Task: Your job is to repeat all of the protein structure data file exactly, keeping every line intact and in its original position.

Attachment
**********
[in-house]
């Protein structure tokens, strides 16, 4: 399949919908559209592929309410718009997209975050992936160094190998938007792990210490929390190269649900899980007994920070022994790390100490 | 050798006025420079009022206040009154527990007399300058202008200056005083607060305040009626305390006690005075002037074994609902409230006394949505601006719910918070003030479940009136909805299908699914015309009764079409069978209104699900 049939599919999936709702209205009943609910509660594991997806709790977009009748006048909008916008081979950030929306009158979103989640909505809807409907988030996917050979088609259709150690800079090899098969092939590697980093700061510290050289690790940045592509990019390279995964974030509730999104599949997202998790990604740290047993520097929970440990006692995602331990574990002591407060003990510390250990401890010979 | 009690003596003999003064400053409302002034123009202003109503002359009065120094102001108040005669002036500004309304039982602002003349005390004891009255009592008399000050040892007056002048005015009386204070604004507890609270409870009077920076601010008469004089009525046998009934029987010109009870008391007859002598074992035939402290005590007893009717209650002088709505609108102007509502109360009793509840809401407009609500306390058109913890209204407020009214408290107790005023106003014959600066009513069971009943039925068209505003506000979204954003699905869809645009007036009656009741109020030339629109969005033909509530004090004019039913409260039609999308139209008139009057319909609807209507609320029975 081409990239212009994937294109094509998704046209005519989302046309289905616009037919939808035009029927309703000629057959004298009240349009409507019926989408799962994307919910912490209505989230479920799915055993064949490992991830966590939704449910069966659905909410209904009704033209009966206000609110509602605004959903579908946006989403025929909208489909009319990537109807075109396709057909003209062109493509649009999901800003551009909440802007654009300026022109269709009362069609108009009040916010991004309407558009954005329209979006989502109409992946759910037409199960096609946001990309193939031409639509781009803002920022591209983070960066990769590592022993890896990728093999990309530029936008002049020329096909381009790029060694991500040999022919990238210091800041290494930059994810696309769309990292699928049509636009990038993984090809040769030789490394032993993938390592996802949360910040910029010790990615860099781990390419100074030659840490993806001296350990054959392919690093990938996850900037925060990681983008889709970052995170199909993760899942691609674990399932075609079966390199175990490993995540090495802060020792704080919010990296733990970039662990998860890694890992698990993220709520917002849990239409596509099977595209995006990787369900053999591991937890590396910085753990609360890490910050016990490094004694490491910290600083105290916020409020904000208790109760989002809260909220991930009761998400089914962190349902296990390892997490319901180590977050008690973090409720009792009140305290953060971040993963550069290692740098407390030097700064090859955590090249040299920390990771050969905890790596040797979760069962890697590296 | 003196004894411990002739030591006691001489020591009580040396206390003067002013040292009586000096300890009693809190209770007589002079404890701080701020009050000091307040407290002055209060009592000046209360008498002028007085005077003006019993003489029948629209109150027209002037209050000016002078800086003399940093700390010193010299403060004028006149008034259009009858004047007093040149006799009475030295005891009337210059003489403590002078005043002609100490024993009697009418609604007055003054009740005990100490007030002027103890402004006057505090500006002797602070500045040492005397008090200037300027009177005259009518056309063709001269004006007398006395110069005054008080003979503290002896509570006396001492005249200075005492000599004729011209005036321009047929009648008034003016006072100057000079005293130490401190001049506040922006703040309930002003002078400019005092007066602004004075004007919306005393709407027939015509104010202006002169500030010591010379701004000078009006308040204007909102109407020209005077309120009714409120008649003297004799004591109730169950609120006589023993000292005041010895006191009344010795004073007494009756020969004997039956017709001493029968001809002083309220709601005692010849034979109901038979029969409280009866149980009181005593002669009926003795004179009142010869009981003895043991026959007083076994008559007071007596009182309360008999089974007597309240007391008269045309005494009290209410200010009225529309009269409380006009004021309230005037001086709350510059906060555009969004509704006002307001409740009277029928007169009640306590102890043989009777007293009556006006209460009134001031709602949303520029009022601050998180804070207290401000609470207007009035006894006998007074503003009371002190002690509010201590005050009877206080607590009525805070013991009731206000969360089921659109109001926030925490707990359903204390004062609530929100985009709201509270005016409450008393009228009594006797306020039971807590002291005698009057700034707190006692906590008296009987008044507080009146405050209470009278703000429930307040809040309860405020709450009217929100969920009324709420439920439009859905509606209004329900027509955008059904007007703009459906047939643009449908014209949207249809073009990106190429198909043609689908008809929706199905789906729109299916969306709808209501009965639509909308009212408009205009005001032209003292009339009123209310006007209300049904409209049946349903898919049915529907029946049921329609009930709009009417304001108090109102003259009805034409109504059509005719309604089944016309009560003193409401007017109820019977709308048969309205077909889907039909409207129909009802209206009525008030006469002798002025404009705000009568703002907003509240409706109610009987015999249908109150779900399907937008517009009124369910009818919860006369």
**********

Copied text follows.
[in-house]
């Protein structure tokens, strides 16, 4: 399949919908559209592929309410718009997209975050992936160094190998938007792990210490929390190269649900899980007994920070022994790390100490 | 050798006025420079009022206040009154527990007399300058202008200056005083607060305040009626305390006690005075002037074994609902409230006394949505601006719910918070003030479940009136909805299908699914015309009764079409069978209104699900 049939599919999936709702209205009943609910509660594991997806709790977009009748006048909008916008081979950030929306009158979103989640909505809807409907988030996917050979088609259709150690800079090899098969092939590697980093700061510290050289690790940045592509990019390279995964974030509730999104599949997202998790990604740290047993520097929970440990006692995602331990574990002591407060003990510390250990401890010979 | 009690003596003999003064400053409302002034123009202003109503002359009065120094102001108040005669002036500004309304039982602002003349005390004891009255009592008399000050040892007056002048005015009386204070604004507890609270409870009077920076601010008469004089009525046998009934029987010109009870008391007859002598074992035939402290005590007893009717209650002088709505609108102007509502109360009793509840809401407009609500306390058109913890209204407020009214408290107790005023106003014959600066009513069971009943039925068209505003506000979204954003699905869809645009007036009656009741109020030339629109969005033909509530004090004019039913409260039609999308139209008139009057319909609807209507609320029975 081409990239212009994937294109094509998704046209005519989302046309289905616009037919939808035009029927309703000629057959004298009240349009409507019926989408799962994307919910912490209505989230479920799915055993064949490992991830966590939704449910069966659905909410209904009704033209009966206000609110509602605004959903579908946006989403025929909208489909009319990537109807075109396709057909003209062109493509649009999901800003551009909440802007654009300026022109269709009362069609108009009040916010991004309407558009954005329209979006989502109409992946759910037409199960096609946001990309193939031409639509781009803002920022591209983070960066990769590592022993890896990728093999990309530029936008002049020329096909381009790029060694991500040999022919990238210091800041290494930059994810696309769309990292699928049509636009990038993984090809040769030789490394032993993938390592996802949360910040910029010790990615860099781990390419100074030659840490993806001296350990054959392919690093990938996850900037925060990681983008889709970052995170199909993760899942691609674990399932075609079966390199175990490993995540090495802060020792704080919010990296733990970039662990998860890694890992698990993220709520917002849990239409596509099977595209995006990787369900053999591991937890590396910085753990609360890490910050016990490094004694490491910290600083105290916020409020904000208790109760989002809260909220991930009761998400089914962190349902296990390892997490319901180590977050008690973090409720009792009140305290953060971040993963550069290692740098407390030097700064090859955590090249040299920390990771050969905890790596040797979760069962890697590296 | 003196004894411990002739030591006691001489020591009580040396206390003067002013040292009586000096300890009693809190209770007589002079404890701080701020009050000091307040407290002055209060009592000046209360008498002028007085005077003006019993003489029948629209109150027209002037209050000016002078800086003399940093700390010193010299403060004028006149008034259009009858004047007093040149006799009475030295005891009337210059003489403590002078005043002609100490024993009697009418609604007055003054009740005990100490007030002027103890402004006057505090500006002797602070500045040492005397008090200037300027009177005259009518056309063709001269004006007398006395110069005054008080003979503290002896509570006396001492005249200075005492000599004729011209005036321009047929009648008034003016006072100057000079005293130490401190001049506040922006703040309930002003002078400019005092007066602004004075004007919306005393709407027939015509104010202006002169500030010591010379701004000078009006308040204007909102109407020209005077309120009714409120008649003297004799004591109730169950609120006589023993000292005041010895006191009344010795004073007494009756020969004997039956017709001493029968001809002083309220709601005692010849034979109901038979029969409280009866149980009181005593002669009926003795004179009142010869009981003895043991026959007083076994008559007071007596009182309360008999089974007597309240007391008269045309005494009290209410200010009225529309009269409380006009004021309230005037001086709350510059906060555009969004509704006002307001409740009277029928007169009640306590102890043989009777007293009556006006209460009134001031709602949303520029009022601050998180804070207290401000609470207007009035006894006998007074503003009371002190002690509010201590005050009877206080607590009525805070013991009731206000969360089921659109109001926030925490707990359903204390004062609530929100985009709201509270005016409450008393009228009594006797306020039971807590002291005698009057700034707190006692906590008296009987008044507080009146405050209470009278703000429930307040809040309860405020709450009217929100969920009324709420439920439009859905509606209004329900027509955008059904007007703009459906047939643009449908014209949207249809073009990106190429198909043609689908008809929706199905789906729109299916969306709808209501009965639509909308009212408009205009005001032209003292009339009123209310006007209300049904409209049946349903898919049915529907029946049921329609009930709009009417304001108090109102003259009805034409109504059509005719309604089944016309009560003193409401007017109820019977709308048969309205077909889907039909409207129909009802209206009525008030006469002798002025404009705000009568703002907003509240409706109610009987015999249908109150779900399907937008517009009124369910009818919860006369």